Coddle U vs. Strengthen U: What a Great University Should Be

Posted by in Coddling and Victimhood, Education, Social trends, Videos

One of the things that most bothers me about the modern “victimhood culture” of microaggressions, trigger warnings,  and safe spaces is how directly it flies in the face of the world’s greatest wisdom, which I reviewed in The Happiness Hypothesis. For example, chapter 7 is about the uses of adversity: “What doesn’t kill me makes me stronger,” as Nietszche put it. Mencius explained the idea more fully in the 3rd century BCE:

When heaven is about to confer a great responsibility on any man, it will exercise his mind with suffering, subject his sinews and bones to hard work, […and] place obstacles in the paths of his deeds, so as to stimulate his mind, harden his nature, and improve wherever he is incompetent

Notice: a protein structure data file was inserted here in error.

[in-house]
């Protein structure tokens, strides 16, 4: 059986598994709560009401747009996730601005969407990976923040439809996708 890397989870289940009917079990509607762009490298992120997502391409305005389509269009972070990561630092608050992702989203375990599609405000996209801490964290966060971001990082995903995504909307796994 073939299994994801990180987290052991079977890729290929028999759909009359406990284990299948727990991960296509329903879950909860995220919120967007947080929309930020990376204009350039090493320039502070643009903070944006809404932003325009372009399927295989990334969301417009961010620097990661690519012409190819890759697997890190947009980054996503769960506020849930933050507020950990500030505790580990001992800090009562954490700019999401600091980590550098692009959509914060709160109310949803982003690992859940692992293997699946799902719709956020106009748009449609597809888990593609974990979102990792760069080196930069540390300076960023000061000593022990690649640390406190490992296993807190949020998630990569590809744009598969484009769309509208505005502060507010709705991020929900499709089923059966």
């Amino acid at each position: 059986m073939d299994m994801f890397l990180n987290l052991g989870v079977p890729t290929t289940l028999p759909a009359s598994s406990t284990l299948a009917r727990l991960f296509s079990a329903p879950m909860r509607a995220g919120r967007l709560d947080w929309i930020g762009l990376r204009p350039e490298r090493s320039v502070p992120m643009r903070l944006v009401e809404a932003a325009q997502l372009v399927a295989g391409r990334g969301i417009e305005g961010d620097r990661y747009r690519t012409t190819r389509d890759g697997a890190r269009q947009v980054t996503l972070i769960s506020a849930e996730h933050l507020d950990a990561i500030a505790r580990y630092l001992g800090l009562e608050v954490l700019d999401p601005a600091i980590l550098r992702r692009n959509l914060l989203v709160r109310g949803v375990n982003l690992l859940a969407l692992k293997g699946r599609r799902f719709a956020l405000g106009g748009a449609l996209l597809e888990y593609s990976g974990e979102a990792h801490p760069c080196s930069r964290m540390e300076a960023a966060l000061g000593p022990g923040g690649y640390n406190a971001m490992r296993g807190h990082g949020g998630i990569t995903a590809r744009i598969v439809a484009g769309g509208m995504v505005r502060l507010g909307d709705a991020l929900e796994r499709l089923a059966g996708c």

Nasim Taleb nailed the idea with his recent book “Anti-Fragile.” A carton of eggs is fragile, so you’d better handle it with care. But many things in our world are anti-fragile: they are systems that increase in capability, resilience, or robustness as a result of mistakes, faults, attacks, or failures. The immune system is anti-fragile: If you protect your kids from dirt and germs, you’ll weaken their immune system and set them up for more autoimmune diseases. Similarly children and teenagers are anti-fragile. If you protect their feelings with trigger warnings, safe spaces, and micro-aggression training for everyone in the community, you weaken them, you make them fragile.

I was making a list in my mind of all the ways that victimhood culture violates ancient wisdom when I was invited to give a talk at the William F. Buckley Jr. Program at Yale. In my talk, I run through three sets of ancient ideas that many modern “coddling” universities (and high schools) violate, and I imagined what a university would look like if it was built on ancient wisdom instead. I called this mythical university “Strengthen U.” In the video, I pretend to be admissions officers from the two universities, trying to recruit high school students to apply.